BAGHDAD, Iraq (CNN) -- Iraq's Sunni Arab vice president tossed the Shiite majority country's upcoming election into "crisis" mode Wednesday with a veto of a vital law passed by parliament earlier this month.
Tariq Al-Hashimi said the law is unfair to Iraqis who were forced to flee violence in their homeland.
He refused to sign the law without an amendment that would increase the number of seats allocated to refugees, many of whom are Sunnis, from five percent to 15 percent.
The constitution stipulates that every 100,000 Iraqis should have one representative in the country's parliament but al-Hashemi said that refugee numbers are not included in how seats have been calculated.
Independent High Electoral Commission Judge Saad al-Riwai said the panel was meeting with legal experts to resolve what he called a crisis situation.
The law will now return to parliament for discussion of al-Hashemi's proposed revisions but al-Riwai said other members of parliament have their own objections.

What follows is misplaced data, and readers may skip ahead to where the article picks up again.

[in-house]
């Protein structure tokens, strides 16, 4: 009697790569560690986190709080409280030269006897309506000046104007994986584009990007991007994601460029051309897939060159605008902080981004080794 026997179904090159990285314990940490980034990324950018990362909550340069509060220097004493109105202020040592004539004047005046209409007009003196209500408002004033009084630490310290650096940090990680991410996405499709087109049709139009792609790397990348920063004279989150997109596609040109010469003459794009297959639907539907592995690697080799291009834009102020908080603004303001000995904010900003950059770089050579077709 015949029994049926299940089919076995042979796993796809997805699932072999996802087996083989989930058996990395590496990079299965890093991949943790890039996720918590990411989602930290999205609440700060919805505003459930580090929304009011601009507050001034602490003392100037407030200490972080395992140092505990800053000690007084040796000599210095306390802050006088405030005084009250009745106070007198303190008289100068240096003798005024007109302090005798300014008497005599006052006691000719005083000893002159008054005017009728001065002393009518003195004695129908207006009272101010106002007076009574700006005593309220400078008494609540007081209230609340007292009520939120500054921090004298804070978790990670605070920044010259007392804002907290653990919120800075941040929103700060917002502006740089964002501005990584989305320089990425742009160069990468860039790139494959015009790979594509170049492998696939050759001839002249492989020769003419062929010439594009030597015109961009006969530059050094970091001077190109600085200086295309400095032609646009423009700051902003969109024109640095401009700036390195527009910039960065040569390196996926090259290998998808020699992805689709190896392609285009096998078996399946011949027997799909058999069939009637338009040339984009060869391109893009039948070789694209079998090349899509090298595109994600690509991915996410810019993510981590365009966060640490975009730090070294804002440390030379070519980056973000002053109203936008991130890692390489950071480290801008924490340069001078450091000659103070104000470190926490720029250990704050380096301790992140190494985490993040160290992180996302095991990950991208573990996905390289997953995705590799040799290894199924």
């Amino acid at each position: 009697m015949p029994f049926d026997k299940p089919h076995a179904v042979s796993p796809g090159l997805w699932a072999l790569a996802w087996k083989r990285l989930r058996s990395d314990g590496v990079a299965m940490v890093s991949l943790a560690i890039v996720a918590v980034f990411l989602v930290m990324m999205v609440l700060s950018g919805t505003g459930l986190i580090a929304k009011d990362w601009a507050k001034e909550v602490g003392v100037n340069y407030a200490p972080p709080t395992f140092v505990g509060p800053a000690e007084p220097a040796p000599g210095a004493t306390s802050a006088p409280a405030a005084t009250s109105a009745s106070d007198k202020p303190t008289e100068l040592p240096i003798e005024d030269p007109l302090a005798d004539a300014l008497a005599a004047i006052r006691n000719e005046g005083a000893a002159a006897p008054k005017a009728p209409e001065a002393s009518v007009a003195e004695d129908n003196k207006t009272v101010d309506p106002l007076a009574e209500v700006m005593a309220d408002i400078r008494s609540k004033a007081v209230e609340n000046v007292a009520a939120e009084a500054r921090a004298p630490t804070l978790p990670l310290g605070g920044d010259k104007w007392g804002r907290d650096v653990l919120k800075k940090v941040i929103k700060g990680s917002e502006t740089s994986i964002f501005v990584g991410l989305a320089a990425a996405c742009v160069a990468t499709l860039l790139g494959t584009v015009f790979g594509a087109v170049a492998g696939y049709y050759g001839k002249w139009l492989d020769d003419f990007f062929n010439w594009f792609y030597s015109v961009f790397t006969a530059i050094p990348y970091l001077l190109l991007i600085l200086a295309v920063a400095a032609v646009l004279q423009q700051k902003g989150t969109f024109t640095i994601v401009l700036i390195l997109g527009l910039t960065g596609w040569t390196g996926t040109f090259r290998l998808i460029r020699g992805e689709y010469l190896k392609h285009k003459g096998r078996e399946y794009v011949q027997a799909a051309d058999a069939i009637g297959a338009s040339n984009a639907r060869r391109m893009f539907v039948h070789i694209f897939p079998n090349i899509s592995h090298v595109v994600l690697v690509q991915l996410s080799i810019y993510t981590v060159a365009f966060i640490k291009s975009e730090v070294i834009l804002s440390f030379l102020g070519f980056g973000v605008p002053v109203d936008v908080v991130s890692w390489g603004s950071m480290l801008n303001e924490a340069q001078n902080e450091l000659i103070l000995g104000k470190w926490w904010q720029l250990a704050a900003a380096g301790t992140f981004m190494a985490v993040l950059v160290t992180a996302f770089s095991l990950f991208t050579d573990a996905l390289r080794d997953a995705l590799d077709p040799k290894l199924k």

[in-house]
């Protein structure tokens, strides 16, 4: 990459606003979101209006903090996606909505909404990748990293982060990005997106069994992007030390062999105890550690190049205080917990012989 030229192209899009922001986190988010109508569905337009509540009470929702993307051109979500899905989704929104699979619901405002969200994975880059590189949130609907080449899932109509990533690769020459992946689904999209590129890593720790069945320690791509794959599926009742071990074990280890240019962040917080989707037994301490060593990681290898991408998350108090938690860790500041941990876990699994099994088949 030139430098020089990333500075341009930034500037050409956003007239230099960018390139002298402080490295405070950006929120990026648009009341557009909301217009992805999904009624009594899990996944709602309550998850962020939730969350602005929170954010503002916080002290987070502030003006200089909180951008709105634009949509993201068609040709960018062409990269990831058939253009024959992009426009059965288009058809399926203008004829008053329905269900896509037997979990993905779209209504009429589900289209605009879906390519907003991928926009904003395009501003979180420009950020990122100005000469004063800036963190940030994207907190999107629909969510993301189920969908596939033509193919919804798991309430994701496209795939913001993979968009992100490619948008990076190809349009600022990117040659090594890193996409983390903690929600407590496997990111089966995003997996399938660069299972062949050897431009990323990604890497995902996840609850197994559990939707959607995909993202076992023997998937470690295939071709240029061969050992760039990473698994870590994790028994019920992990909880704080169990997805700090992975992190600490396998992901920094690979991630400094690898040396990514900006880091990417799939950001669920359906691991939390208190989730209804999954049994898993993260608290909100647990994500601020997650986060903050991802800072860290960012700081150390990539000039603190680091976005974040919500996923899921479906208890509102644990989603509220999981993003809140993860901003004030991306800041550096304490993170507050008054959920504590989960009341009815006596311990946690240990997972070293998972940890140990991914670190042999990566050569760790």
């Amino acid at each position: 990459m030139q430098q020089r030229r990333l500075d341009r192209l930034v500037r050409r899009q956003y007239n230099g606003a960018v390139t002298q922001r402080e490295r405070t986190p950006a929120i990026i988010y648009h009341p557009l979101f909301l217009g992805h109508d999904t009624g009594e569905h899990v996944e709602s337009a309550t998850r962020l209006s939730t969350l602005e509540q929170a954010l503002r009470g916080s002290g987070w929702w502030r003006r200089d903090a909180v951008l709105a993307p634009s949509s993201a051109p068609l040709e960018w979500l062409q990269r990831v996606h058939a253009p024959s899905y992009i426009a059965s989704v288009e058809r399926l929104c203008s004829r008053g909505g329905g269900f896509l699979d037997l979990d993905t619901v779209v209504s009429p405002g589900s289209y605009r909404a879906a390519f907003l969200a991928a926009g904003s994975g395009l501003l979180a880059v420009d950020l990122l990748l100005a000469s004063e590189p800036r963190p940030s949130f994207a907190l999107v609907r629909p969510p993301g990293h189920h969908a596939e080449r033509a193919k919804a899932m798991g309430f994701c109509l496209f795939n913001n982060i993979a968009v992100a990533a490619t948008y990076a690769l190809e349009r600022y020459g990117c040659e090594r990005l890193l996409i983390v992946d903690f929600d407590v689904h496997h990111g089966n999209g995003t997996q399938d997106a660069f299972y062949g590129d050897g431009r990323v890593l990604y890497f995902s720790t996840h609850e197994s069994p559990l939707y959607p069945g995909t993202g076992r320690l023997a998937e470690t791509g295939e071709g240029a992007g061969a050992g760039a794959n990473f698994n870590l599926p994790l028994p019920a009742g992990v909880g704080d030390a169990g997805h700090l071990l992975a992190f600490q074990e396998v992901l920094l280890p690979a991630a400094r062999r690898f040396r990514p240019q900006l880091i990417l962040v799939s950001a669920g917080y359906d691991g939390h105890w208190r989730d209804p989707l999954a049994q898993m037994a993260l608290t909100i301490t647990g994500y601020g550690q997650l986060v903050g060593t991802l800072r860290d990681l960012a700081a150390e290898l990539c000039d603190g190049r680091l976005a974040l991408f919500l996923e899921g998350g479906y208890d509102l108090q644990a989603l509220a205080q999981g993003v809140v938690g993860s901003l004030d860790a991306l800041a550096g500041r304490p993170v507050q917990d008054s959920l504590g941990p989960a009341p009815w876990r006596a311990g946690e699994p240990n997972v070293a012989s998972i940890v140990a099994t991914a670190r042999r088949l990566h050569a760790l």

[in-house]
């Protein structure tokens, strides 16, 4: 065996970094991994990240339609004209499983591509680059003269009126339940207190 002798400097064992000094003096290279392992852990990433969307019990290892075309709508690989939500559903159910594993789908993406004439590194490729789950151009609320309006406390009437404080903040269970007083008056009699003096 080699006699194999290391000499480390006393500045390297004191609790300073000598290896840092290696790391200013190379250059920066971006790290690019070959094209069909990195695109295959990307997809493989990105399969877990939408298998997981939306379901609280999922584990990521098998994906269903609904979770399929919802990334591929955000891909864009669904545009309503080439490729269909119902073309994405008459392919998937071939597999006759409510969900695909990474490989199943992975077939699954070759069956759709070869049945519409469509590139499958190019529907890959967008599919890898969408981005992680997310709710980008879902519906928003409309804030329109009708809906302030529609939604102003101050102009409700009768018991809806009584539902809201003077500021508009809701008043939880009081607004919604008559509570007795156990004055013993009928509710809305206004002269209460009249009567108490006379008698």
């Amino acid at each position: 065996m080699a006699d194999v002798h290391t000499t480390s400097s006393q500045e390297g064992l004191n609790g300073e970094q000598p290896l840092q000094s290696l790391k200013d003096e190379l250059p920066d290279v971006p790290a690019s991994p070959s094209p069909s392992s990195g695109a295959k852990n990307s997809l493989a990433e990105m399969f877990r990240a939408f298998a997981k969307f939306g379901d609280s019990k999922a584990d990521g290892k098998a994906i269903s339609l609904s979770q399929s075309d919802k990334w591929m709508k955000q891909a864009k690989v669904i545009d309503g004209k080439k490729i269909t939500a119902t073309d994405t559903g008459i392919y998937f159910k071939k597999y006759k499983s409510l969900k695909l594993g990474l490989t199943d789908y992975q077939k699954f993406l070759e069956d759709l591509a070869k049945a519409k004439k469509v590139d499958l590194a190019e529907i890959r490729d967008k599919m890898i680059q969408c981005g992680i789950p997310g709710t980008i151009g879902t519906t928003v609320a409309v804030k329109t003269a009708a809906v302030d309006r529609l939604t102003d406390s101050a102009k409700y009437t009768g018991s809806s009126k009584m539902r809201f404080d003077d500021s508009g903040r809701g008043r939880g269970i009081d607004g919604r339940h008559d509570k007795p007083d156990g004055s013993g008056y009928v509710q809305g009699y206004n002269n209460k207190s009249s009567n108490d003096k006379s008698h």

A prolonged debate would certainly threaten the viability of a January election, seen as a barometer in Iraq's march toward stability and a requisite for the United States to withdraw troops by next summer.
U.S. military officials have said they will begin to draw down combat forces about 60 days after the polling.
The election law was finally passed on November 8 -- after months of political wrangling -- and it had to be unanimously approved by the country's three-member presidency council -- made up of Kurdish President Jalal Talabani, Shiite Vice President Adel Abdul Mehdi and al-Hashimi.
A veto is rare because the passage of a law usually means that it has the blessing of all the political blocs.
The Kurds could also present a setback with threats to boycott the vote unless the seat allocations are assessed in provinces with heavy Kurdish populations.
The tussle over the election law reflects the persistent political jockeying among Iraq's three main ethnic groups for power in the upcoming parliament, which will increase in size from 275 to 323 because of population growth.